Chef Jean Paul Pauillac, would not entrust his vintage (and very weighty) cast iron crepe maker to the airline baggage handlers when he made the flight from France many years ago, so he strapped himself and the machine into the same seat and took off for a new life in the U.S.
After completing his training (and a stint at the legendary Maxim's) in Paris, Pauillac landed a job at NYC’s famed La Grenouille where he plied his trade turning out “haute cuisine” on Manhattan’s Upper East Side. A desire for the simpler life, reminiscent of his childhood on the family farm in Limoges, drew him to Connecticut, where he settled with his wife and sons in Norwalk.
Located near and the Norwalk Harbor (hence the—sort of—"ocean view"), the serves breakfast and lunch to area workers and nearby rowers, by day. But three nights a week, it transforms (so to speak — there are still the white plastic chairs, fake flowers and a deli-style fridge full of sodas) into a dining experience with linen napkins and tablecloths.
Only recently opened for dinner and the periodic Sunday “farm table supper,” Oceanview Café serves some of the best French food in the area. If you're lucky enough to get a seat, you'll enjoy Pauillac's outstanding classical French specialties like Coq au Vin, Boef Bourguignon and Steak au Poivre.
On this particular Friday night, the place was hopping with regulars. Beth travels all the way from Ossining, John finds it "a hidden treasure", and we can't blame them: Where else can you get an out-of-this world coq au vin for $13.50?
Our meal began with two soups, the first a light, flavorful garbanzo bean and vegetable creation ($3.95) with a hint of smoky bacon, and the second a creamy clam chowder ($4.90) well-stocked with celery and herbs. The soup was delicious but could have used a few more clams. Next came escargot ($6), the classic French appetizer, sitting in a buttery garlic sauce begging to be devoured and sopped up with bread.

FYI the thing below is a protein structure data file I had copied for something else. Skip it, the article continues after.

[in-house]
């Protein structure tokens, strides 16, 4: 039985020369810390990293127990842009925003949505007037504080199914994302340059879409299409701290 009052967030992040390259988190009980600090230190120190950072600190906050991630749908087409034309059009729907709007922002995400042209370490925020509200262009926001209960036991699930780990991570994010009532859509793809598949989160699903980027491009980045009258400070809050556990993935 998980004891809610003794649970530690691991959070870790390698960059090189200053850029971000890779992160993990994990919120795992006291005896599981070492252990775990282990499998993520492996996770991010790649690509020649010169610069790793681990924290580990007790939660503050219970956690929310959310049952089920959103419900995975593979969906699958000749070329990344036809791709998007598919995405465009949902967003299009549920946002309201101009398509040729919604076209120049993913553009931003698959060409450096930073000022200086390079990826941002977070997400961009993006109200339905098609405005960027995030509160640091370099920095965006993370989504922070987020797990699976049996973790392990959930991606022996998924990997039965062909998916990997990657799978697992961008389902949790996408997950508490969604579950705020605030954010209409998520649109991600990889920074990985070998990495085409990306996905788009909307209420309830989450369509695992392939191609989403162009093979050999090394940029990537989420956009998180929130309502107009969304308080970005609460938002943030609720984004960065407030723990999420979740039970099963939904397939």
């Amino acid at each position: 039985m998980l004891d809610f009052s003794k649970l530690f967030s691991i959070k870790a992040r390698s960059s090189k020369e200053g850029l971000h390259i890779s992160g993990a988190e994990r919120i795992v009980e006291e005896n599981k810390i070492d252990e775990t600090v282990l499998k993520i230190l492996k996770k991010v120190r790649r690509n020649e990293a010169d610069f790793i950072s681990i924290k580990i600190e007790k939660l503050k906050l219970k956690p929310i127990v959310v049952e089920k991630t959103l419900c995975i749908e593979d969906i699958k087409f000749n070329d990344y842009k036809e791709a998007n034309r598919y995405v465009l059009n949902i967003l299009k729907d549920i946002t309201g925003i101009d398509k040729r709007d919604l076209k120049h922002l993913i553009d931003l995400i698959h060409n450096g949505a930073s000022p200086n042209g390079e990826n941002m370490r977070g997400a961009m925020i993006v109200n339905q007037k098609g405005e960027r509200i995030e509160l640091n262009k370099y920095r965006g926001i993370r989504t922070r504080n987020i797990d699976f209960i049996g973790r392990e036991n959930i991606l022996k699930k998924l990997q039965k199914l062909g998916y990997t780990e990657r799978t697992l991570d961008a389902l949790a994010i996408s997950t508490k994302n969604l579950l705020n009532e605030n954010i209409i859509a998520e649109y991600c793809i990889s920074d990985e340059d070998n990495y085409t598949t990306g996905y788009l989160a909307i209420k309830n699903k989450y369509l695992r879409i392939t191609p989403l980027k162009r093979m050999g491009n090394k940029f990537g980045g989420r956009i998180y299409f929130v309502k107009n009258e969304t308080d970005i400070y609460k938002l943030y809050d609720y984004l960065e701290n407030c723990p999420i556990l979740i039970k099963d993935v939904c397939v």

Unable to resist, we ordered most of the available entrees including fish dishes favoring salmon, sole or the “catch of the day” all delicately prepared with a variety of sauces found in classical French cuisine. The Steak au Poivre ($17) with a perfectly seared crust and creamy cognac-infused sauce was surprisingly light, succulent and cooked perfectly to order, rare as requested. Another staple, Duck a L’Orange ($18) was a masterpiece of crispy duck and a delicate sauce layered with caramelized orange slices. The Coq au Vin (yes, $13.50) was fall-off-the-bone delicious in a sauce of red wine and mushrooms. (Pauillac's country roots serve him well, he forages for mushrooms locally, and recently found a 50-pound cache of chanterelles in Darien.)
We ate well and we ate a lot, and after a pilgrimage to the kitchen to see the legendary crepe machine, we ordered dessert. The lemon sugar crepes had just the right balance of tart and sweet and came with freshly made watermelon sorbet—both deliciously subtle and the perfect palate cleanser.
The Café is a BYOB affair, but if you forget yours, there's a liquor store two doors down where you can get a decent bottle of wine.
Do try the Oceanview Café. Great food, a terrific host and more than fair pricing guarantees that “bon temps” will be had by all.
The Oceanview Café
201 Liberty Sq., Norwalk (just across the Stroffolino Bridge from SoNo)
Hours: Please call for hours and reservations
Attire: Very Casual
Prices: Moderate (A great value)
Wine List: BYOB
Editor's Note: , near the restaurant, will host the on the weekend of Sept. 9-11. Here are recent articles on two other eateries in Liberty Square:
This article originally was published by New Canaan Patch.
Earlier versions of this article used two words, "Ociean View" in the restaurant's name instead of "Oceanview." Although the name of this restaurant appears at least as often with two words, the owner's business card uses one word.